Older meters have had allowable inaccuracies of 20% while newer meters have to have 99% of its readings within 20% of a lab quality meter and 95% of its readings within 15% of alab quality meter. Surely this means some improvement in accuracy for new meters, but I don't know how to g about proving it. Here is an article in Healthline about the standards.

Aside from the allowable inaccuracies of meters, there can also be inaccuracy in the strips we use, especially if they are third part strips made outside of the US. Looking at your numbers of 102 and 141, they are not within 20% of each other. We don't know if either one are right, but if it were really say, half way between both and 121 was accurate, then both of the numbers would be within the allowable 20%. It is only my opinion, but I think most meters read higher or lower than than what is real most of the time and any big deviation is usually a result of contamination of the strip or the blood sample.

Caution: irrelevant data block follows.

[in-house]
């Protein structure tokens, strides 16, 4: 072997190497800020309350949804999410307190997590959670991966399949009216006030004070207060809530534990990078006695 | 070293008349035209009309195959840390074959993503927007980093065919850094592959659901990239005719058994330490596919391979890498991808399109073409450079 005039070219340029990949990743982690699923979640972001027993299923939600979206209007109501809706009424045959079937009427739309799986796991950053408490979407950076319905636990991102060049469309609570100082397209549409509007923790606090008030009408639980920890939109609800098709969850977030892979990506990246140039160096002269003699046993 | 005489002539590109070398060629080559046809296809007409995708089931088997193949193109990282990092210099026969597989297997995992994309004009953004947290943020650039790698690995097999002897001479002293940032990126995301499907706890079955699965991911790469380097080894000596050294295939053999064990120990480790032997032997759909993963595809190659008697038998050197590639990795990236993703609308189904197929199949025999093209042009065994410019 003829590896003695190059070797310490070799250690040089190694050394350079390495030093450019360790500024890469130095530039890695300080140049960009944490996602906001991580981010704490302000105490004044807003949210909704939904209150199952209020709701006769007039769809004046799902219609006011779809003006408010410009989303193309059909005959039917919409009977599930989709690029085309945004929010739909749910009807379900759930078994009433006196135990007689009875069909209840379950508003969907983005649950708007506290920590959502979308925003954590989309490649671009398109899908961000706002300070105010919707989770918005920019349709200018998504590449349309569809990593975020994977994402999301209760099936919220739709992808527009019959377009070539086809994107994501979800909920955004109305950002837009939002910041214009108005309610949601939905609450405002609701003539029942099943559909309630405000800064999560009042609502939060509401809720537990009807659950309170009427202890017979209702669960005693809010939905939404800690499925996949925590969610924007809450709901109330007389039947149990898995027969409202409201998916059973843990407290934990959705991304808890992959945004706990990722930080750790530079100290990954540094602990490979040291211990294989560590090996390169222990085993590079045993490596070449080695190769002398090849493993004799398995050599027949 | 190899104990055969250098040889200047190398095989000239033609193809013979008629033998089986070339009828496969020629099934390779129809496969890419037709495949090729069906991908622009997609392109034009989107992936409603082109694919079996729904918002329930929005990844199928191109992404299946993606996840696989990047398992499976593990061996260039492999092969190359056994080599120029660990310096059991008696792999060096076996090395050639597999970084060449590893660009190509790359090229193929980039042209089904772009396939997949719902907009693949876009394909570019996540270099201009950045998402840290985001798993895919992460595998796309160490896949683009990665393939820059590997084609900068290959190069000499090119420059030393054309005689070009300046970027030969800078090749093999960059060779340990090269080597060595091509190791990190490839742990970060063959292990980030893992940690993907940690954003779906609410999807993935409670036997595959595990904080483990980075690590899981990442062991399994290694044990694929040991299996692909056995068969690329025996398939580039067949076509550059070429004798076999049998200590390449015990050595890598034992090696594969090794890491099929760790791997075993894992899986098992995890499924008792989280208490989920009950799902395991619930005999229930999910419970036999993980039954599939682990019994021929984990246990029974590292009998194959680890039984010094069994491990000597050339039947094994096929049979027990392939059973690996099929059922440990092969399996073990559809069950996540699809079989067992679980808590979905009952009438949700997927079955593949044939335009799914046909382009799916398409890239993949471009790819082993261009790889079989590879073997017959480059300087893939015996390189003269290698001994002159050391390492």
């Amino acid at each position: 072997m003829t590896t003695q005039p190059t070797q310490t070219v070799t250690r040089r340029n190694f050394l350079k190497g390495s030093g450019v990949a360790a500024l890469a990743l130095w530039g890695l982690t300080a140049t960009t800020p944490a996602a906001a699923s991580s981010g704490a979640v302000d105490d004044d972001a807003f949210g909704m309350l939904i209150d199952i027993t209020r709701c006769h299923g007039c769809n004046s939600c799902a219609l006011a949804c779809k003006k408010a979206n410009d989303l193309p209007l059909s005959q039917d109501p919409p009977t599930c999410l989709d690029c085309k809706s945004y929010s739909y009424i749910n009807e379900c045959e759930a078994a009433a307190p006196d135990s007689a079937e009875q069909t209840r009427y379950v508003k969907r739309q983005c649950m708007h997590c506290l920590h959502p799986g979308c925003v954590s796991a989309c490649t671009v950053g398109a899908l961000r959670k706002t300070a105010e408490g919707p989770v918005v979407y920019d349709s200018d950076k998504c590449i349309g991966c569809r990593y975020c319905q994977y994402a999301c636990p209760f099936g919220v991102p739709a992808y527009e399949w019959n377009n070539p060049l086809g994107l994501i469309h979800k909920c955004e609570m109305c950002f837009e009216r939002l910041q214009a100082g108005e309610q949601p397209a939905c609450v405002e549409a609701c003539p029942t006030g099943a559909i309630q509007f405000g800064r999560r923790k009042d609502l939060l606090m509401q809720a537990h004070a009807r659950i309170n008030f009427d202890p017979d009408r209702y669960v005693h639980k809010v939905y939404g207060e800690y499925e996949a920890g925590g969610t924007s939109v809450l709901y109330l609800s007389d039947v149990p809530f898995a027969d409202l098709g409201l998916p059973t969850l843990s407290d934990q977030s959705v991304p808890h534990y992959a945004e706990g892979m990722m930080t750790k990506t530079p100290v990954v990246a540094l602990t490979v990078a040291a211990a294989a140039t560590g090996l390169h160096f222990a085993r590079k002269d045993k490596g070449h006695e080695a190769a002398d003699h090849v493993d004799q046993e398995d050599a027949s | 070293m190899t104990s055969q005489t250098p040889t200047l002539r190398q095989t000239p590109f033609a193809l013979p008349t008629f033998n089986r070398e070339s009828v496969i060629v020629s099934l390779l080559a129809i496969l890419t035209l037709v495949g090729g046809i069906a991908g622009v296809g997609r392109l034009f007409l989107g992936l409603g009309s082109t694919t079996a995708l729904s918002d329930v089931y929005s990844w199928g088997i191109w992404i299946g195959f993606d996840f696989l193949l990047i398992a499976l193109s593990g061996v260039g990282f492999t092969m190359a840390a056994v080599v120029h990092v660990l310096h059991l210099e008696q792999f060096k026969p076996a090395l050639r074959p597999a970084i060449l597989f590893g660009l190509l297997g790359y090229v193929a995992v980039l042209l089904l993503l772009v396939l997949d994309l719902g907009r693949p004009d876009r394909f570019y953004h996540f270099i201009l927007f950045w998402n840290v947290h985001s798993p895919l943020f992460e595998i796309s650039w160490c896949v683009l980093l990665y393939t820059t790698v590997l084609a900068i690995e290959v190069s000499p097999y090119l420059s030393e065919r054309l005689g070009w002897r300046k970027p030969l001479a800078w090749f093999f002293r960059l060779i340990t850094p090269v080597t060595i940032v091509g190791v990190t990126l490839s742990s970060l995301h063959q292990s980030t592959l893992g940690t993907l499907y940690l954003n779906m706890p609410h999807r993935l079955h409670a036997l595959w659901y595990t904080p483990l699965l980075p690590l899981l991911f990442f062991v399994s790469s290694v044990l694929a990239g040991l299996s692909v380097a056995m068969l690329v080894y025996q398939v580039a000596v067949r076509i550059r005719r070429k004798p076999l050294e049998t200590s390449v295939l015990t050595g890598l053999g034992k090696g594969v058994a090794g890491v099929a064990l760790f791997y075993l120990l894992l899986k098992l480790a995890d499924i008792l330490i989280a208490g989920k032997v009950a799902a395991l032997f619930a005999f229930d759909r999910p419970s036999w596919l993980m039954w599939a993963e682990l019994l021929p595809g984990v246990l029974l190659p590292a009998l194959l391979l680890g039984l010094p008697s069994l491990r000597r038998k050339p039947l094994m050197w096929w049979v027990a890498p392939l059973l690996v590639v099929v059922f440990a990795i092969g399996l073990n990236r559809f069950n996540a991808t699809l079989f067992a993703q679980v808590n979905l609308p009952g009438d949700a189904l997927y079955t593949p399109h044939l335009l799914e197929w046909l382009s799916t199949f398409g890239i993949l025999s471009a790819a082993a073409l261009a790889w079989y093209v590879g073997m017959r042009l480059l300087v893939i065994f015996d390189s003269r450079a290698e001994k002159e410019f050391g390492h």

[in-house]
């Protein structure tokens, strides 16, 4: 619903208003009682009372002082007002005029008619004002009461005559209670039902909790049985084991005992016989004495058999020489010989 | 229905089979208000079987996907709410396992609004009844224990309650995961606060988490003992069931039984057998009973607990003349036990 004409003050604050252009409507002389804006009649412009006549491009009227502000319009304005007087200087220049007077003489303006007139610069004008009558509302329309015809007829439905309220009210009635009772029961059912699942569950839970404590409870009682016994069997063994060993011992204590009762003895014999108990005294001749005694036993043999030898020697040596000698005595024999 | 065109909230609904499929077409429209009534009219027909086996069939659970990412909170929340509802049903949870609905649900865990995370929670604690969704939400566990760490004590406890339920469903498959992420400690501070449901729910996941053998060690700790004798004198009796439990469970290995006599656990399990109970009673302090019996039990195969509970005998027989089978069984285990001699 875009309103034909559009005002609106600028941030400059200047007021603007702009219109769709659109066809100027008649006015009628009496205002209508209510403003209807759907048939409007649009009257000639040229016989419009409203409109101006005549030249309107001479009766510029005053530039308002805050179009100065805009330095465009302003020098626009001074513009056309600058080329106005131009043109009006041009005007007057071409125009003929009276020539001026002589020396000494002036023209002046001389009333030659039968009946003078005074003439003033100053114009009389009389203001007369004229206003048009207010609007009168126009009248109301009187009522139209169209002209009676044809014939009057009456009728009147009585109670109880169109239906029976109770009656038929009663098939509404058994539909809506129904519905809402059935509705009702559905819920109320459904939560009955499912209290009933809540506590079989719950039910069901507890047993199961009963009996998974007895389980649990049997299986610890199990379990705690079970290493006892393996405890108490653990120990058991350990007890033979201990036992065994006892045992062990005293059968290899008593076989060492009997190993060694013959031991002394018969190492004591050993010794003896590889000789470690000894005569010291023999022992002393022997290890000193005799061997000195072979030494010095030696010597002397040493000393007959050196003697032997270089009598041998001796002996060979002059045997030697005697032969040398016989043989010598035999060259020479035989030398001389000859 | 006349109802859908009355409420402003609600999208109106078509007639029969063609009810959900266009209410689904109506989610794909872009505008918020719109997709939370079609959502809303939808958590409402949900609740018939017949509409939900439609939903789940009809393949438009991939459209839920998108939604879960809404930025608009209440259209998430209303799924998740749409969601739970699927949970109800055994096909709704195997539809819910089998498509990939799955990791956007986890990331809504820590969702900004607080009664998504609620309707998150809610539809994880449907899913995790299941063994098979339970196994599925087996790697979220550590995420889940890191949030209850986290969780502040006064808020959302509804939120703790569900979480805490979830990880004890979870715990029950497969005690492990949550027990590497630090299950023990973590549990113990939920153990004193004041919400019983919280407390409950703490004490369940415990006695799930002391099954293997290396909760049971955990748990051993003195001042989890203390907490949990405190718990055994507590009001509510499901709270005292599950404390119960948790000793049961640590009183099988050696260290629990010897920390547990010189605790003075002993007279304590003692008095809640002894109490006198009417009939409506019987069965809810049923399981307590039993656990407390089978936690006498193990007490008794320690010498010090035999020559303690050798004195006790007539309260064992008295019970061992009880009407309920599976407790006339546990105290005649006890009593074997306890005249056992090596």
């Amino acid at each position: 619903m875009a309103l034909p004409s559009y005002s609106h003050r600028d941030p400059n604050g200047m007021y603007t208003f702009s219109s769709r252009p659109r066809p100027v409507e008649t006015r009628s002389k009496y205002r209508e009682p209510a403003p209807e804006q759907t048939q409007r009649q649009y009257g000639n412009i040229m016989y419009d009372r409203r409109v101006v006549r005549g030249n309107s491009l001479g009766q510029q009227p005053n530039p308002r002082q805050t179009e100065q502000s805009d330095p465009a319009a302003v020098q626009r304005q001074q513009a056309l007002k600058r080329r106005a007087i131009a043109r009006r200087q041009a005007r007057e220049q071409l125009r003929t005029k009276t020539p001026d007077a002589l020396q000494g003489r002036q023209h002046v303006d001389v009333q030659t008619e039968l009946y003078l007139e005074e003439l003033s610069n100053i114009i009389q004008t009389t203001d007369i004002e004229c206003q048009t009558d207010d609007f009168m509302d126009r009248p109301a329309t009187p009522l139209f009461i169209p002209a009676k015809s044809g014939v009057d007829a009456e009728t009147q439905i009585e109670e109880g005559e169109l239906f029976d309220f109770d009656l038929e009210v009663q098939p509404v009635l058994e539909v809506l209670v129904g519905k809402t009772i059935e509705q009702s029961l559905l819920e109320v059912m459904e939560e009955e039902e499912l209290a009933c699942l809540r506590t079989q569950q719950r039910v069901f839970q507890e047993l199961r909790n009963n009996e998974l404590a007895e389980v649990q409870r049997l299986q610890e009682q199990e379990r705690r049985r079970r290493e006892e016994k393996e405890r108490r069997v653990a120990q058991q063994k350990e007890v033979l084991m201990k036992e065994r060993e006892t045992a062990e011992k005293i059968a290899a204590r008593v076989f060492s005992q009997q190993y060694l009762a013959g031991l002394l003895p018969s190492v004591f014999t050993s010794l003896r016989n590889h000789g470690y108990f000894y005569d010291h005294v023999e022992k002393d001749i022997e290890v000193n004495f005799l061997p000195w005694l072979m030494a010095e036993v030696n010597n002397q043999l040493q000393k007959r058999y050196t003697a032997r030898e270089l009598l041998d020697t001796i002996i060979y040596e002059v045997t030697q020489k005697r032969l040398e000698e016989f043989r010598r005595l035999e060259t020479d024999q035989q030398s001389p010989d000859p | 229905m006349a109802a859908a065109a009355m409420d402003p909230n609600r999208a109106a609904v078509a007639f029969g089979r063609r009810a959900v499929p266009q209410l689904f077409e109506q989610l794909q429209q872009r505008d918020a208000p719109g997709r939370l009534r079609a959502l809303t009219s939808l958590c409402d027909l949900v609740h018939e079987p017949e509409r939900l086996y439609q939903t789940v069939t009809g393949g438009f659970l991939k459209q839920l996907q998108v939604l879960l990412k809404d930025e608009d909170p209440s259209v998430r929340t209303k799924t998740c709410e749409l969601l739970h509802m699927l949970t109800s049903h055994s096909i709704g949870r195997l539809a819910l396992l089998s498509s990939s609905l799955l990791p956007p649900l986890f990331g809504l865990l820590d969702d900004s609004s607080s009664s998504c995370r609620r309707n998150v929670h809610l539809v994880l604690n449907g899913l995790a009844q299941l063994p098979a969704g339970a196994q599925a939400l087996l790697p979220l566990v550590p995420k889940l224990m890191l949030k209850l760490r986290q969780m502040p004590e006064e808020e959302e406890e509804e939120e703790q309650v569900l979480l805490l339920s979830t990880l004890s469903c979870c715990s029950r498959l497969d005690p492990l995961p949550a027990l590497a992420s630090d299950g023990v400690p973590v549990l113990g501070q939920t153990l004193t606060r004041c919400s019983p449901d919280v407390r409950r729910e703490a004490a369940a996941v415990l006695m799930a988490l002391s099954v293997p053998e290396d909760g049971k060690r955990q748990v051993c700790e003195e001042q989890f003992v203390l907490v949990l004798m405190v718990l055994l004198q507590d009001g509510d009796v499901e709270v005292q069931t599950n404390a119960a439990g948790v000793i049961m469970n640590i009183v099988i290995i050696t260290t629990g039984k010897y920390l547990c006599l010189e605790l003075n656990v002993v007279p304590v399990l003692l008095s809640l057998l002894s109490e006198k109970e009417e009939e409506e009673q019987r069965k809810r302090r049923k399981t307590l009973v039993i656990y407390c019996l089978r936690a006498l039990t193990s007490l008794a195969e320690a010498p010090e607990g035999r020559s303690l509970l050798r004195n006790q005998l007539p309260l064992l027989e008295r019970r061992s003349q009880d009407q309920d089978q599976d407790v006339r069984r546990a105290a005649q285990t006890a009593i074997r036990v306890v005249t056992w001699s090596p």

I take my meter with me when I go to the doctor and get blood drawn for labs and test myself at the same time. Although it is not the same blood sample they collect and blood glucose is not homogenous (the same) throughout your body, my results have usually been very close to the lab results.+/-3 mg/dL. It is probably coincidental, because I can have some vastly different readings at home when testing and retesting, same or different fingers, same or different blood drops. I try not to retest unless I get a reading that is out of line of what I think it should be and I wonder if I might have contaminated the strip. I'll wash and dry my hands better and retest. I take that reading as what it is and don't retest again or compare with another meter.